Minar History, Family Crest & Coats of Arms
- Origins Available:
Minar is a name that was brought to England by the ancestors of the Minar family when they migrated to the region after the Norman Conquest in 1066. The Minar family lived in Herefordshire. Occupational names frequently were derived from the principal object associated with the activity of the original bearer, such as tools or products. In this case, this surname likely also was derived from the trade name for a miner. 
Early Origins of the Minar family
The surname Minar was first found in Herefordshire. "This gallant Norman family appears to have been rewarded by grants of land in Herefordshire. Certain it is that the estate of Treago in that county has been held by the family of Mynors from the era of the Conquest even to the present day, [c.1880] being now possessed by Peter Rickards Mynors Esq., who also represents the great and historic house of Baskerville of Erdesley, and derives in direct descent from the royal line of Plantagenet. " 
We did find this interesting entry about this family: "A Herefordshire family of this name claims to have been seated at Treago, in that county, from the time of the Conquest: but their pedigree only begins in the fourteenth century with John de Miners, Constable of the Castle of St. Briavel under Edward II. The name, however, is found much earlier, as Gislebert and Henry de Mineriis occur in Palgrave's Rotuli Curia Regis of 1198. They held of the Honour of Breteuil in Normandy." 
Early History of the Minar family
This web page shows only a small excerpt of our Minar research. Another 104 words (7 lines of text) covering the years 1066, 1500, 1720, 1501, 1609, 1677, 1654, 1660, 1608, 1690 and 1629 are included under the topic Early Minar History in all our PDF Extended History products and printed products wherever possible.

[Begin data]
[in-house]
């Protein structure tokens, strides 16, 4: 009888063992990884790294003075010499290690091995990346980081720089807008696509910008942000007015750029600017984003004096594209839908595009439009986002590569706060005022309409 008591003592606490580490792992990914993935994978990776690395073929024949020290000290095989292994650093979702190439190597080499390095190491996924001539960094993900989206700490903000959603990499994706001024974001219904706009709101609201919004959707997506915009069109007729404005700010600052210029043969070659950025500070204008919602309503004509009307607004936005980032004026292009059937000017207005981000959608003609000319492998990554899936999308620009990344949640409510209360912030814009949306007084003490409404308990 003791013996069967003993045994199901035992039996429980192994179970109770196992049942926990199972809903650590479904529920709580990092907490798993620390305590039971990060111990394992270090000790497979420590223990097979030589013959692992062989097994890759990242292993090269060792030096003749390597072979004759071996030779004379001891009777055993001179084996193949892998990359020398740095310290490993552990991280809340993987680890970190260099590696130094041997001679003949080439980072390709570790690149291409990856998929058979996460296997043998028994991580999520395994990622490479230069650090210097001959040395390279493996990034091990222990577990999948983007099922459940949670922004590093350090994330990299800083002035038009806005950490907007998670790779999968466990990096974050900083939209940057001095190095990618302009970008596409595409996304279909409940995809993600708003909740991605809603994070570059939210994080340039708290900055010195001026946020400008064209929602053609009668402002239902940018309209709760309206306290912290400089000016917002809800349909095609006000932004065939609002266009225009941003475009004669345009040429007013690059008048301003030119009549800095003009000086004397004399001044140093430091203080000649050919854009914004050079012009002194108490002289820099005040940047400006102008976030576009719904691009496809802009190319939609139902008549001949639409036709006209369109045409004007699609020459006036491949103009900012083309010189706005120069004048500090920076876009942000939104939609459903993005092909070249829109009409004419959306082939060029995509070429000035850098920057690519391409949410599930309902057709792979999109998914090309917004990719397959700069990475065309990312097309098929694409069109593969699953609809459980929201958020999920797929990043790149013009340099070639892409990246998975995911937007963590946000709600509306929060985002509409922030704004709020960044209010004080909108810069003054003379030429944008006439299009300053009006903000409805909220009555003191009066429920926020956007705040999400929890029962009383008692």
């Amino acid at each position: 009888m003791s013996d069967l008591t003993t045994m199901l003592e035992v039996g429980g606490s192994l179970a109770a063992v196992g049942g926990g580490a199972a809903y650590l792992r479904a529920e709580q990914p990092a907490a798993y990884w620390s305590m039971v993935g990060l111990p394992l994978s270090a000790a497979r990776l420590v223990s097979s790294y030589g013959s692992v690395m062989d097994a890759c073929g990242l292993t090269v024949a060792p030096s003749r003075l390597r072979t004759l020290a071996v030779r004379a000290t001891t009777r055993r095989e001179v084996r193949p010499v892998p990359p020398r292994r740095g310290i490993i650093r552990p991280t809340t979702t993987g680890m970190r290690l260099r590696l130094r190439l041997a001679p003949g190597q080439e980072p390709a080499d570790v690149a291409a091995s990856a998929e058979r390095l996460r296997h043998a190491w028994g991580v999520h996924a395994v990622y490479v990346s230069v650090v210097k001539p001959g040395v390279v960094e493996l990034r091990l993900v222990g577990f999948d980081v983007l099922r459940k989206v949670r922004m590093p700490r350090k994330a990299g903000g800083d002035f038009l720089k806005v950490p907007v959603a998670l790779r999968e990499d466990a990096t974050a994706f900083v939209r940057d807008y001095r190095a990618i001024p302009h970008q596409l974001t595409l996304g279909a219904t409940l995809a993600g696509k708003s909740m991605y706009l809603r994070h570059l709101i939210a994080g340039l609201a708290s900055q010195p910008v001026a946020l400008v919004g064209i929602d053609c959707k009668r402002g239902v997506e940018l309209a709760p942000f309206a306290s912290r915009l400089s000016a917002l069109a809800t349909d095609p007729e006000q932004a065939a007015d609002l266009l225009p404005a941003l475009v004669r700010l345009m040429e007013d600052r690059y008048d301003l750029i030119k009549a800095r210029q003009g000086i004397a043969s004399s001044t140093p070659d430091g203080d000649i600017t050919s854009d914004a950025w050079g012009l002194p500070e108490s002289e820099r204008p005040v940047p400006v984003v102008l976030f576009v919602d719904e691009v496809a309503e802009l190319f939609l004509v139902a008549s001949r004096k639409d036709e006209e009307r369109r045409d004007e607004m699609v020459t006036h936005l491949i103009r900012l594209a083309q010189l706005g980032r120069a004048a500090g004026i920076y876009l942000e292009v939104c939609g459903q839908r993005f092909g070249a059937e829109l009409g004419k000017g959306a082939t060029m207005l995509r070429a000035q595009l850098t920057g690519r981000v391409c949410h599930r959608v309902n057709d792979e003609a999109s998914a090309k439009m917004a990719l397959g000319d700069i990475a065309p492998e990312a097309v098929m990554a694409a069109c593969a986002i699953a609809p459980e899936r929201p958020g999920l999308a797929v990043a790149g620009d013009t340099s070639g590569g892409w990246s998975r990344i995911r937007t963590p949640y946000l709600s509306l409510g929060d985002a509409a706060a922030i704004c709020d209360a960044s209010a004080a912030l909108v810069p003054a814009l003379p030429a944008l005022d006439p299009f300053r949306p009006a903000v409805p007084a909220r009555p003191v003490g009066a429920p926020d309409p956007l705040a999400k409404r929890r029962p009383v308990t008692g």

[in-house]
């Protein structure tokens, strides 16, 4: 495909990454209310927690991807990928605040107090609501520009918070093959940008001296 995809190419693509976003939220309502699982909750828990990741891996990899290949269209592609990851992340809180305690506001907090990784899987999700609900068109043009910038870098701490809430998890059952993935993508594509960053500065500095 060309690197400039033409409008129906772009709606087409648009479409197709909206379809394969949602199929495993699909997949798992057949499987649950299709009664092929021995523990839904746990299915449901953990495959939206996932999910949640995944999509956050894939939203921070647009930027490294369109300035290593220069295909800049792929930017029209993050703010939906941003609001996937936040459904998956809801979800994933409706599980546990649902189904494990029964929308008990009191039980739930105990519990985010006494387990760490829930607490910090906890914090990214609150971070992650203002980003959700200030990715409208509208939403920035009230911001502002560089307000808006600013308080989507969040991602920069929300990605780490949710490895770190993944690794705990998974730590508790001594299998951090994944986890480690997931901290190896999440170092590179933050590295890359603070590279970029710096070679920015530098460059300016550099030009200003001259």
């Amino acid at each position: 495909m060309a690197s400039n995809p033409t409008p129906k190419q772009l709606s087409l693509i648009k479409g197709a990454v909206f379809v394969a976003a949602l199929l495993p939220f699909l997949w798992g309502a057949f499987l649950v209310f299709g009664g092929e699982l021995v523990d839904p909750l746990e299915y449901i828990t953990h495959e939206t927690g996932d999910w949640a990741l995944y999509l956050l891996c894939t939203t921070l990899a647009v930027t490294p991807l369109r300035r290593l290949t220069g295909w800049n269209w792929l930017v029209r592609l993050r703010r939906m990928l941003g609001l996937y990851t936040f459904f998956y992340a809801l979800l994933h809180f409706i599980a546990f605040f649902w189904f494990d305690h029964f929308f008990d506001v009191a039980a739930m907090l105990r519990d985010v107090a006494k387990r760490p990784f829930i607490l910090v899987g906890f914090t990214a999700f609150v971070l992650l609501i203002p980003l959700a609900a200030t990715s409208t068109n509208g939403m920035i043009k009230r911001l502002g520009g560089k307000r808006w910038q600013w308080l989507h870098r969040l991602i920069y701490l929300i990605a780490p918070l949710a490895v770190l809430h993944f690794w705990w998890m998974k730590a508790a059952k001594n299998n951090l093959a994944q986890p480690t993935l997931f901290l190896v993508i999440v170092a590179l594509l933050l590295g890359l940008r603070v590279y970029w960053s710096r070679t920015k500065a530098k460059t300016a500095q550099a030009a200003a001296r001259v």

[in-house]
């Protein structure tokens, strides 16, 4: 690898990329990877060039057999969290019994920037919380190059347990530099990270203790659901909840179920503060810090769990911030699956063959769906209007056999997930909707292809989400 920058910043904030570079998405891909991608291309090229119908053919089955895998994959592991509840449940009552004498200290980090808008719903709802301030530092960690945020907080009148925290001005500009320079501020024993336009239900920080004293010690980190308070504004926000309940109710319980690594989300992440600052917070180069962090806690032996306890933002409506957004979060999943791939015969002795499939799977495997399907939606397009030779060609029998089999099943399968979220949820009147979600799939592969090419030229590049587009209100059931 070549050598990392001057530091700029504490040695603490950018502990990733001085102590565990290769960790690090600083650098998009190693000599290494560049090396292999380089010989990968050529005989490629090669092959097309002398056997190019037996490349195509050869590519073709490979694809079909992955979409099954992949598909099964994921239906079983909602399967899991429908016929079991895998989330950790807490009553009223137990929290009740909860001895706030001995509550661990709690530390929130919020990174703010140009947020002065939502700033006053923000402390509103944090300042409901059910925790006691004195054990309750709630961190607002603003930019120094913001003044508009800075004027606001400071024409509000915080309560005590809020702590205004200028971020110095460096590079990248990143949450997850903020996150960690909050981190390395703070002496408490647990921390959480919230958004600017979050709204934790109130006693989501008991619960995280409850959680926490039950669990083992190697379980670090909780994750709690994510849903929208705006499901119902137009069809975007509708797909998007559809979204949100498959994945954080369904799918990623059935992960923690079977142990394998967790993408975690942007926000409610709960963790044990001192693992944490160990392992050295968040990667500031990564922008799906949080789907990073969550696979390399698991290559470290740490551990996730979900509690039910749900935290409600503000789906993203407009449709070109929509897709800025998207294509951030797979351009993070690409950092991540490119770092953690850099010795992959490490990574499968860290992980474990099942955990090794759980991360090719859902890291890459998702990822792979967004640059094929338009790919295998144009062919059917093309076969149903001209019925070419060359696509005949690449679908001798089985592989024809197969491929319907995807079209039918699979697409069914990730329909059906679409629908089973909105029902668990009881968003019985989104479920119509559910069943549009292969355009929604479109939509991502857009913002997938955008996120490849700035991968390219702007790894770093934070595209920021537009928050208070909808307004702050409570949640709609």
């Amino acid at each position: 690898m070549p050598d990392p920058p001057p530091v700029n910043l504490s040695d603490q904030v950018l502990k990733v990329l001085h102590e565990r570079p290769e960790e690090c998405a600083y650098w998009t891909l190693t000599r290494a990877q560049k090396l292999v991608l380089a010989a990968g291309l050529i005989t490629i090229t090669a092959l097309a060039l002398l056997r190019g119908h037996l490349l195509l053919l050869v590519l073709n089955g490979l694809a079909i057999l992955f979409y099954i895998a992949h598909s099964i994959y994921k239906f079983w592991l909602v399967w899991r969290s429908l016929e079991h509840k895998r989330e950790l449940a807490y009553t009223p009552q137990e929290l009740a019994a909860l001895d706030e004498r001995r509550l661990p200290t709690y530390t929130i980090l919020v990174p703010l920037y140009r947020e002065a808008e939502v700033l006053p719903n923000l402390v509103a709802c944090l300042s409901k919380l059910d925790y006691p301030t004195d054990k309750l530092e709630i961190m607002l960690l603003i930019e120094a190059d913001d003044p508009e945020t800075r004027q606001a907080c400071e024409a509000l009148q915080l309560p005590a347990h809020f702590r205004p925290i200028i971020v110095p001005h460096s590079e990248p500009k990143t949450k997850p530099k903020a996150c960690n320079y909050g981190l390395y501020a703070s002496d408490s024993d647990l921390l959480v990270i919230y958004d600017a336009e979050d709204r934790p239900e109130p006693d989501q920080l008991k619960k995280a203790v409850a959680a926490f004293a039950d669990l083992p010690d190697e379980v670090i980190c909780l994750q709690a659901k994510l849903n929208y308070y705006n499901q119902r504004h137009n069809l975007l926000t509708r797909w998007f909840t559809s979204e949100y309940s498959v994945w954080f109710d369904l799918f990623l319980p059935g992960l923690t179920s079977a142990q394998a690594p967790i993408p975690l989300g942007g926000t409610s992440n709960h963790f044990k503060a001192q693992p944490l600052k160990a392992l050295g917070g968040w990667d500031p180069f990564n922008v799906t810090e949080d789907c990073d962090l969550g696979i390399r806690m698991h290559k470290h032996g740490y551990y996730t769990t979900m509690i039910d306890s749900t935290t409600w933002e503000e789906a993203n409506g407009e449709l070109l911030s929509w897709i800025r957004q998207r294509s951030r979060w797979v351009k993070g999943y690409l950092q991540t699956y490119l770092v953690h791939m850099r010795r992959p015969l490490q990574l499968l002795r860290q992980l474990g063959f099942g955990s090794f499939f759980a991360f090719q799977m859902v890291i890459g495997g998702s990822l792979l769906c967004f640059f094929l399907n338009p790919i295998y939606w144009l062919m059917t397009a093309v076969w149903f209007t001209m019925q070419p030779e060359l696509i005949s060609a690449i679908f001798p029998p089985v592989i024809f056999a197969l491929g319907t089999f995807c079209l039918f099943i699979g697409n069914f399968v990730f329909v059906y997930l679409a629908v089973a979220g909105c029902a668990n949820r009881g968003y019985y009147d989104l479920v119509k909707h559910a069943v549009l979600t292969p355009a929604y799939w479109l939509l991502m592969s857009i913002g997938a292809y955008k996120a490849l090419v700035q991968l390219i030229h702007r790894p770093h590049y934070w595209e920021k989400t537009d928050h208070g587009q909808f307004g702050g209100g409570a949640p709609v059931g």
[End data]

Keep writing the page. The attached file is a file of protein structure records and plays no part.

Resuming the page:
Minar Spelling Variations
Spelling variations in names were a common occurrence in the eras before English spelling was standardized a few hundred years ago. In the Middle Ages, even the literate regularly changed the spellings of their names as the English language incorporated elements of French, Latin, and other European languages. Many variations of the name Minar have been found, including Mynors, Minors, Miners, Mynor, Myner, Miner and others.
Early Notables of the Minar family (pre 1700)
Outstanding amongst the family at this time was Richard Miners, English politician, High Sheriff of Herefordshire in 1501; Thomas Minors (1609-1677), an English merchant and politician who sat in the House of Commons...
Another 32 words (2 lines of text) are included under the topic Early Minar Notables in all our PDF Extended History products and printed products wherever possible.
Minar migration to the United States +
For many English families, the social climate in England was oppressive and lacked opportunity for change. For such families, the shores of Ireland, Australia, and the New World beckoned. They left their homeland at great expense in ships that were overcrowded and full of disease. Many arrived after the long voyage sick, starving, and without a penny. But even those were greeted with greater opportunity than they could have experienced back home. Numerous English settlers who arrived in the United States and Canada at this time went on to make important contributions to the developing cultures of those countries. Many of those families went on to make significant contributions to the rapidly developing colonies in which they settled. Early North American records indicate many people bearing the name Minar were among those contributors:
Minar Settlers in United States in the 19th Century
- Jose Minar, aged 35, who arrived in New Orleans, La in 1855 
Related Stories +
- ^ Smith, Eldson Coles, New Dictionary of American Family Names New York: Harper & Row, 1956. Print
- ^ Burke, John Bernard, The Roll of Battle Abbey. London: Edward Churton, 26, Holles Street, 1848, Print.
- ^ Cleveland, Dutchess of The Battle Abbey Roll with some Account of the Norman Lineages. London: John Murray, Abermarle Street, 1889. Print. Volume 2 of 3
- ^ Filby, P. William, Meyer, Mary K., Passenger and immigration lists index : a guide to published arrival records of about 500,000 passengers who came to the United States and Canada in the seventeenth, eighteenth, and nineteenth centuries. 1982-1985 Cumulated Supplements in Four Volumes Detroit, Mich. : Gale Research Co., 1985, Print (ISBN 0-8103-1795-8)